With millions of children home from school and daily routines upended because of the coronavirus, many parents are struggling with how to handle the onslaught of news and disruptions without making kids more concerned than they already are. Experts say parents shouldn’t avoid talking about the pandemic, because children often worry more when they are kept in the dark. The key is to be reassuring and age appropriate, and to make sure you are managing your own anxiety in healthy ways.
Tips from a psychologist and tailored by age, whether you have a toddler or a teen in the house.
Kids hear our fears and share them. And they need our help to work it all out.
Just being in the presence of a compassionate, safe adult can help kids calm down. As families, we can be “that person” for each other. (PBS Kids also has resources for helping young kids build germ-busting habits.)
How to make sure teenagers are informed just enough without feeling overwhelmed, yet also have accurate information.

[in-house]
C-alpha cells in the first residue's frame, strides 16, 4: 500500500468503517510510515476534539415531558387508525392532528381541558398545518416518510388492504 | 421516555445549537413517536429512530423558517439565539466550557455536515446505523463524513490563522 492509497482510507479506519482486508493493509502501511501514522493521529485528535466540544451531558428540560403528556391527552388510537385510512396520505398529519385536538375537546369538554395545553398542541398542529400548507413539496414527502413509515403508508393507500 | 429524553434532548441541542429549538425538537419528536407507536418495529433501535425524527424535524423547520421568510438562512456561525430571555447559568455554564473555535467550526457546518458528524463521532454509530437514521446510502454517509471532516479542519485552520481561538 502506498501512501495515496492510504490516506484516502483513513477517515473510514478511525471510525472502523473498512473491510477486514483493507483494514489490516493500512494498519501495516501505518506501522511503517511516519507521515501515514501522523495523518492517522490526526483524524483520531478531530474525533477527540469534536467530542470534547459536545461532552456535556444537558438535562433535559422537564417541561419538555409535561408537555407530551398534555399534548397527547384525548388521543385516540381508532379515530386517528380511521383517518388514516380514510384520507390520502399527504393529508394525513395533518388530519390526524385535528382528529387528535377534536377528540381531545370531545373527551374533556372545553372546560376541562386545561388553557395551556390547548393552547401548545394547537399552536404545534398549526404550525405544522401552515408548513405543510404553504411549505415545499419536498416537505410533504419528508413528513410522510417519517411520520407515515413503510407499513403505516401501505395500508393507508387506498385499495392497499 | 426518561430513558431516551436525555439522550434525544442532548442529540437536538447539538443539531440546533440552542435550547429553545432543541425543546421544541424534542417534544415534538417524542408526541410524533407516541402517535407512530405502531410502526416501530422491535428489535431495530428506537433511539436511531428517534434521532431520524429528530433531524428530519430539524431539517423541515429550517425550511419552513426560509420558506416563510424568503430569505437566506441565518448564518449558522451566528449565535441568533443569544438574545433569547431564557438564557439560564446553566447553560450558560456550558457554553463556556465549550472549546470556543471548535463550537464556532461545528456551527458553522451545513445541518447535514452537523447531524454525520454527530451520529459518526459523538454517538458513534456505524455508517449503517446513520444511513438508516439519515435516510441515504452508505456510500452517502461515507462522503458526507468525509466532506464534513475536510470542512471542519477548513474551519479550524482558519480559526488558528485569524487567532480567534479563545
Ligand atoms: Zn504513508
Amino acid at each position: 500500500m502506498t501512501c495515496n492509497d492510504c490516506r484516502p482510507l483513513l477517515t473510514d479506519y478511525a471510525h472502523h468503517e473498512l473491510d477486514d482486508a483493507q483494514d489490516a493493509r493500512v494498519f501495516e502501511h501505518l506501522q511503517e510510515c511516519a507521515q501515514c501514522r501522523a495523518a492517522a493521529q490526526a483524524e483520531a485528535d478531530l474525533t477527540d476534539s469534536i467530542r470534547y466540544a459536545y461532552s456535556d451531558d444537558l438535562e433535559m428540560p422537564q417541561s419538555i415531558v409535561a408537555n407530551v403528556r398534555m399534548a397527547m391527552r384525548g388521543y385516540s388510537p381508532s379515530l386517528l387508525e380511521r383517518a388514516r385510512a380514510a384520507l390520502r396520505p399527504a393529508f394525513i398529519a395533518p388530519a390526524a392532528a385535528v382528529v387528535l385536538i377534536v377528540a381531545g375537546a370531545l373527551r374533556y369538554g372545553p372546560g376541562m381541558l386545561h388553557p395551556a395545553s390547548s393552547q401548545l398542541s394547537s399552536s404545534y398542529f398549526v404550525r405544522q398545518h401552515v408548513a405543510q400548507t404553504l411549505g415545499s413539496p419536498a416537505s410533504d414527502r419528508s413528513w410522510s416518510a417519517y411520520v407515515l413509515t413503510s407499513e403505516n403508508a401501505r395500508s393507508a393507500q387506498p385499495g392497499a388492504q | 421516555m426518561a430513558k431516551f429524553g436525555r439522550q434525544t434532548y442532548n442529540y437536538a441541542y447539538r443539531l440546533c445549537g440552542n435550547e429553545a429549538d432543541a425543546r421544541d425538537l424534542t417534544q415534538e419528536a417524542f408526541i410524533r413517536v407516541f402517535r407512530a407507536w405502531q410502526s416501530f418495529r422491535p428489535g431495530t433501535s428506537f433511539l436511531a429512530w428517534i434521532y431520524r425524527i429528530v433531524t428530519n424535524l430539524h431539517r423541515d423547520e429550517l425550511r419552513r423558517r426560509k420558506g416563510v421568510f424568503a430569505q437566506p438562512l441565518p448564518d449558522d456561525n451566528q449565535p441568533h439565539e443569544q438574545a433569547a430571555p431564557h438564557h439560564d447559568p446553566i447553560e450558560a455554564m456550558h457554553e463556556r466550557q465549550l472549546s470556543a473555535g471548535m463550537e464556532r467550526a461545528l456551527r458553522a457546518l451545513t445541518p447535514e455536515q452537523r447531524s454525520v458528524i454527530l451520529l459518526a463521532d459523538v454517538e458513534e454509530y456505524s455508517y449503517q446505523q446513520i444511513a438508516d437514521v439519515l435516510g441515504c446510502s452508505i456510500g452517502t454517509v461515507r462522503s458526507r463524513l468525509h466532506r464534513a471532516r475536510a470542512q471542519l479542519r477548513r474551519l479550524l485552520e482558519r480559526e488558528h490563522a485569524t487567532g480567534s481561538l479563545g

A printable comic for kids based on questions they are asking and facts they want to know.
The world is out of order and scary right now, for adults and for kids, and for my autistic son and many other neurodiverse individuals, those changes can be particularly difficult to navigate.
Help yourself, and them, by learning techniques to manage stress in a healthy way.
From keeping routines to limiting news consumption, here’s how to nurture and protect children at home.
Before embarking on ambitious academic plans, take a few days to adjust to the new reality.
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